With TPP dead, what’s next for its critics?

By Zurairi AR
Socialist Party of Malaysia’s (PSM) secretary-general A. Sivarajan speaks during an interview in Kuala Lumpur April 25, 2017. PSM petitioned a bank on a disabled man’s behalf to save his home from repossession. ― Picture by Yusof Mat Isa

KUALA LUMPUR, April 26 — The controversial Trans-Pacific Partnership (TPP) agreement was declared dead when United States president Donald Trump took office earlier this year, and with that, its once-vocal critics here have seemingly subsided.

While these critics may be celebrating the TPP’s demise, it would be wrong to assume that they are completely appeased and fully disbanded.

With the similarly contentious Regional Comprehensive Economic Partnership (RCEP) on the horizon, they are now drafting a “people’s charter” as a pre-emptive response to future trade deals.

“These trade agreements are becoming a global phenomenon. Behind these, there is a specific corporate interest in it … We think it is not just enough to do just fire-fighting. Malaysia will continuously go to do trade,” A. Sivarajan, the secretary-general of the Socialist Party of Malaysia that is spearheading the initiative, told Malay Mail Online.

“And thus, in order to tackle this, the people must come out pro-actively to have our own charter saying that if there is a trade agreement to be made, it should not sacrifice our right, welfare and benefits.”

Sivarajan said the charter is a natural progression for the grassroots movement that began in 2005, and which identified around 50 “red lines” the authorities must not cross when negotiating the trade deals that mostly are done in secret.

Since the RCEP — which will involve 10 Asean countries and Australia, China, India, Japan, South Korea, and New Zealand — is currently under way, the groups decided now is the right time to specify what those “red lines” are.

Drawing red lines that Putrajaya must not cross

The conference on the “People’s Charter on International Trade Agreements” taking place today will include a roundtable to identify what and how rights are at risk from trade deals.

Among recurring public concerns in almost all modern trade deals include the patent rights for medicine, the import of agricultural products, and the investor-state dispute settlement (ISDS) provision where companies can sue a state for alleged discrimination.

Sivarajan admitted that although the ISDS provision has existed for decades and provides security and certainty for investors here, he warned that the system can be abused without proper safeguards.

Recognising that trade is essential and unavoidable, the conference also aims to explore and propose alternative trade models that are more friendly to public.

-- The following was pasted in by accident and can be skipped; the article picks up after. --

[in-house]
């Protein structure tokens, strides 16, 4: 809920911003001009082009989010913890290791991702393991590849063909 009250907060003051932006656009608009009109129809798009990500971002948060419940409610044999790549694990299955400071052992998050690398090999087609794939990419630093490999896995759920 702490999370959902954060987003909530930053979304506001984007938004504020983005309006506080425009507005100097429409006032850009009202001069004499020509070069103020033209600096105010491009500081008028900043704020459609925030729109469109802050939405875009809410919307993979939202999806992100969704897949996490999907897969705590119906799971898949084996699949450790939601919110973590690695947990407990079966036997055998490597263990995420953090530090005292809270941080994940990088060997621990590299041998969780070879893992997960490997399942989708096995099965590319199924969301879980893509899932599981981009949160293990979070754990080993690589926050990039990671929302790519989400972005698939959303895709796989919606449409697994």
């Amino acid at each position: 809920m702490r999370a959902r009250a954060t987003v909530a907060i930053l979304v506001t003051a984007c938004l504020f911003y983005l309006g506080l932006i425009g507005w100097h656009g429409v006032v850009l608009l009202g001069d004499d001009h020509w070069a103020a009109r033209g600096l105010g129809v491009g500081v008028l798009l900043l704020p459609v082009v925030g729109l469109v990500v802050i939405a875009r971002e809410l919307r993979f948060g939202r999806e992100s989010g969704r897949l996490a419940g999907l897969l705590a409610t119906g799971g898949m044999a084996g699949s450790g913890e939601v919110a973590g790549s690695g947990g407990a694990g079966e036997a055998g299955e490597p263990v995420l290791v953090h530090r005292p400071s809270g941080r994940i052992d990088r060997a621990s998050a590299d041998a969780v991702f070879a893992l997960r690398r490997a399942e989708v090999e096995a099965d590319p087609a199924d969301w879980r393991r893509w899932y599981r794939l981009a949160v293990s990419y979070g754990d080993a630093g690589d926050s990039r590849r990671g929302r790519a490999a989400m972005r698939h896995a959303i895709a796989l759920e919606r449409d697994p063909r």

“There is a concept known as ‘development justice’ … Everyone agree we need development, but how do we have one that is just, and the wealth is shared by everyone. With sustainable development and all,” he said.

Sivarajan also pointed to the Bolivarian Alliance for the Peoples of Our America, also known as Alba, where the integration of its 11 Latin American and the Caribbean countries goes beyond the economy, and included bartering based on expertise and welfare aid.

Malay rights versus Malaysian rights

Among those invited to the conference today are civil society groups such as Third World Network, BantahTPPA, Aliran, Kuasa, environmental groups such as Sahabat Alam Malaysia, women’s groups such as Empower, and health organisations such as the Malaysian Aids Council.

The opposition to the increasing dominance of foreign companies in the local economy would inevitably bring pro-Malay and Bumiputera groups to the fore, but Sivarajan said the question of ethnic and racial issues take a backseat to larger concerns.

He said civil societies will continue to fight for transparency and fairness in a democratic manner, but when it comes to trade deals, they believe that the government must have the powers to regulate the economy and distribute contracts to local firms.

“Before we distribute the system equally among our own people, the big chunk of it will be taken by foreigners. It makes the situation worse

“When the cake is smaller, you get more people fighting for it, so it would push you further down. It does not help us,” Sivarajan said.

Sivarajan conceded that there is nothing to compel Putrajaya to adopt and recognise the People’s Charter, but said the conference would at least provide an initial working document that can be circulated among other lobby groups.

A people’s action plan and campaign will follow the charter to raise awareness and lobby MPs, he said.

But more importantly, the charter would seek to serve as a viable alternative model to the government faced with opposition from the public.

“We will not stop here … It’s not that we are blindly protesting. If the government asks what do we want, then we can say, ‘we have an alternative’,” Sivarajan said.